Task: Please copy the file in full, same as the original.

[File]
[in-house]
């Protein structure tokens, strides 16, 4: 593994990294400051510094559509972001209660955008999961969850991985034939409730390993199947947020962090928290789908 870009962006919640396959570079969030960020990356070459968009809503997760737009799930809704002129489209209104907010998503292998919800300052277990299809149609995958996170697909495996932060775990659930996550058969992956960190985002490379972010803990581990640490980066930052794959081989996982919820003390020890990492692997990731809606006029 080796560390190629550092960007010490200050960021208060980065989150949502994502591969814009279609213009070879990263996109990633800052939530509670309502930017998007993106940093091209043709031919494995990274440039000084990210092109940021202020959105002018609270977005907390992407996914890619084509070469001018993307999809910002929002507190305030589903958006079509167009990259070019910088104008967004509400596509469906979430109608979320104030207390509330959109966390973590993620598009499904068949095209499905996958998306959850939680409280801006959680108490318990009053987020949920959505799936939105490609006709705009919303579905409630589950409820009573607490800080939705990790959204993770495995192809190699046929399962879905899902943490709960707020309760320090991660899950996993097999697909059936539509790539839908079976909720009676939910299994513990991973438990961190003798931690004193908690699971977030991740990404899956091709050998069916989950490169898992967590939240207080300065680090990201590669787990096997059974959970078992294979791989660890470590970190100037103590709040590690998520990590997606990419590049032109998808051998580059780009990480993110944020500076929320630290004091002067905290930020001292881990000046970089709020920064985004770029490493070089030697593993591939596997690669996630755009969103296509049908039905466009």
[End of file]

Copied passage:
[in-house]
């Protein structure tokens, strides 16, 4: 593994990294400051510094559509972001209660955008999961969850991985034939409730390993199947947020962090928290789908 870009962006919640396959570079969030960020990356070459968009809503997760737009799930809704002129489209209104907010998503292998919800300052277990299809149609995958996170697909495996932060775990659930996550058969992956960190985002490379972010803990581990640490980066930052794959081989996982919820003390020890990492692997990731809606006029 080796560390190629550092960007010490200050960021208060980065989150949502994502591969814009279609213009070879990263996109990633800052939530509670309502930017998007993106940093091209043709031919494995990274440039000084990210092109940021202020959105002018609270977005907390992407996914890619084509070469001018993307999809910002929002507190305030589903958006079509167009990259070019910088104008967004509400596509469906979430109608979320104030207390509330959109966390973590993620598009499904068949095209499905996958998306959850939680409280801006959680108490318990009053987020949920959505799936939105490609006709705009919303579905409630589950409820009573607490800080939705990790959204993770495995192809190699046929399962879905899902943490709960707020309760320090991660899950996993097999697909059936539509790539839908079976909720009676939910299994513990991973438990961190003798931690004193908690699971977030991740990404899956091709050998069916989950490169898992967590939240207080300065680090990201590669787990096997059974959970078992294979791989660890470590970190100037103590709040590690998520990590997606990419590049032109998808051998580059780009990480993110944020500076929320630290004091002067905290930020001292881990000046970089709020920064985004770029490493070089030697593993591939596997690669996630755009969103296509049908039905466009």